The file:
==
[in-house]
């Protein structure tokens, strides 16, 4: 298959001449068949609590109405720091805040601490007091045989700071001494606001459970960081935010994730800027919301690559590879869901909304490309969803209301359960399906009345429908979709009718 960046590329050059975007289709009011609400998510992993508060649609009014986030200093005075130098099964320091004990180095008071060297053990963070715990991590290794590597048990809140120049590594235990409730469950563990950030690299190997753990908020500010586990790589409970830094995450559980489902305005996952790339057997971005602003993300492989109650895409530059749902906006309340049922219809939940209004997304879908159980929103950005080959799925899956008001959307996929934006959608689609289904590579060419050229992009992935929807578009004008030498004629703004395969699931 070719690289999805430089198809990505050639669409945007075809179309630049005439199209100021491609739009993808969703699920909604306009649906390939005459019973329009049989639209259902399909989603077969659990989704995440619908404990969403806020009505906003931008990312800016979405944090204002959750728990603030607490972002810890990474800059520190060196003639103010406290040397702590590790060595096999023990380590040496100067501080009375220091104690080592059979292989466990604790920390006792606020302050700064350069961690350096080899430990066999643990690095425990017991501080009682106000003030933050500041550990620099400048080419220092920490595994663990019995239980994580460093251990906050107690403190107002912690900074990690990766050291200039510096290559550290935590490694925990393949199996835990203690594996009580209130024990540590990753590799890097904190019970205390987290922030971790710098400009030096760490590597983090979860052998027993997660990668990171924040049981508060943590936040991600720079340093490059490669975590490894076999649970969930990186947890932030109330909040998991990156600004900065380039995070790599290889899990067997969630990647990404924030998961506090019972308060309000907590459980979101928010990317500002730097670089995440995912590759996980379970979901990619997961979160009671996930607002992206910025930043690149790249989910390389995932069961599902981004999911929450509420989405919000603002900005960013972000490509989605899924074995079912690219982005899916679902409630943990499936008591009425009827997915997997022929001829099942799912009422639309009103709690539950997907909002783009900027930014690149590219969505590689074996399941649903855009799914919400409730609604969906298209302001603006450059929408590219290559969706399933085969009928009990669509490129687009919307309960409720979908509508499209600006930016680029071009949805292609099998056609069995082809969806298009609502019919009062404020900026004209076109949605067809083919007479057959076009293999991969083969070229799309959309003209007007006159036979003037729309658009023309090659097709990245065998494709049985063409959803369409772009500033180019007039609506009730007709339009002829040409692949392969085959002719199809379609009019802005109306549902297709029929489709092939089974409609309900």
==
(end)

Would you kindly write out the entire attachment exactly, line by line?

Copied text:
[in-house]
């Protein structure tokens, strides 16, 4: 298959001449068949609590109405720091805040601490007091045989700071001494606001459970960081935010994730800027919301690559590879869901909304490309969803209301359960399906009345429908979709009718 960046590329050059975007289709009011609400998510992993508060649609009014986030200093005075130098099964320091004990180095008071060297053990963070715990991590290794590597048990809140120049590594235990409730469950563990950030690299190997753990908020500010586990790589409970830094995450559980489902305005996952790339057997971005602003993300492989109650895409530059749902906006309340049922219809939940209004997304879908159980929103950005080959799925899956008001959307996929934006959608689609289904590579060419050229992009992935929807578009004008030498004629703004395969699931 070719690289999805430089198809990505050639669409945007075809179309630049005439199209100021491609739009993808969703699920909604306009649906390939005459019973329009049989639209259902399909989603077969659990989704995440619908404990969403806020009505906003931008990312800016979405944090204002959750728990603030607490972002810890990474800059520190060196003639103010406290040397702590590790060595096999023990380590040496100067501080009375220091104690080592059979292989466990604790920390006792606020302050700064350069961690350096080899430990066999643990690095425990017991501080009682106000003030933050500041550990620099400048080419220092920490595994663990019995239980994580460093251990906050107690403190107002912690900074990690990766050291200039510096290559550290935590490694925990393949199996835990203690594996009580209130024990540590990753590799890097904190019970205390987290922030971790710098400009030096760490590597983090979860052998027993997660990668990171924040049981508060943590936040991600720079340093490059490669975590490894076999649970969930990186947890932030109330909040998991990156600004900065380039995070790599290889899990067997969630990647990404924030998961506090019972308060309000907590459980979101928010990317500002730097670089995440995912590759996980379970979901990619997961979160009671996930607002992206910025930043690149790249989910390389995932069961599902981004999911929450509420989405919000603002900005960013972000490509989605899924074995079912690219982005899916679902409630943990499936008591009425009827997915997997022929001829099942799912009422639309009103709690539950997907909002783009900027930014690149590219969505590689074996399941649903855009799914919400409730609604969906298209302001603006450059929408590219290559969706399933085969009928009990669509490129687009919307309960409720979908509508499209600006930016680029071009949805292609099998056609069995082809969806298009609502019919009062404020900026004209076109949605067809083919007479057959076009293999991969083969070229799309959309003209007007006159036979003037729309658009023309090659097709990245065998494709049985063409959803369409772009500033180019007039609506009730007709339009002829040409692949392969085959002719199809379609009019802005109306549902297709029929489709092939089974409609309900």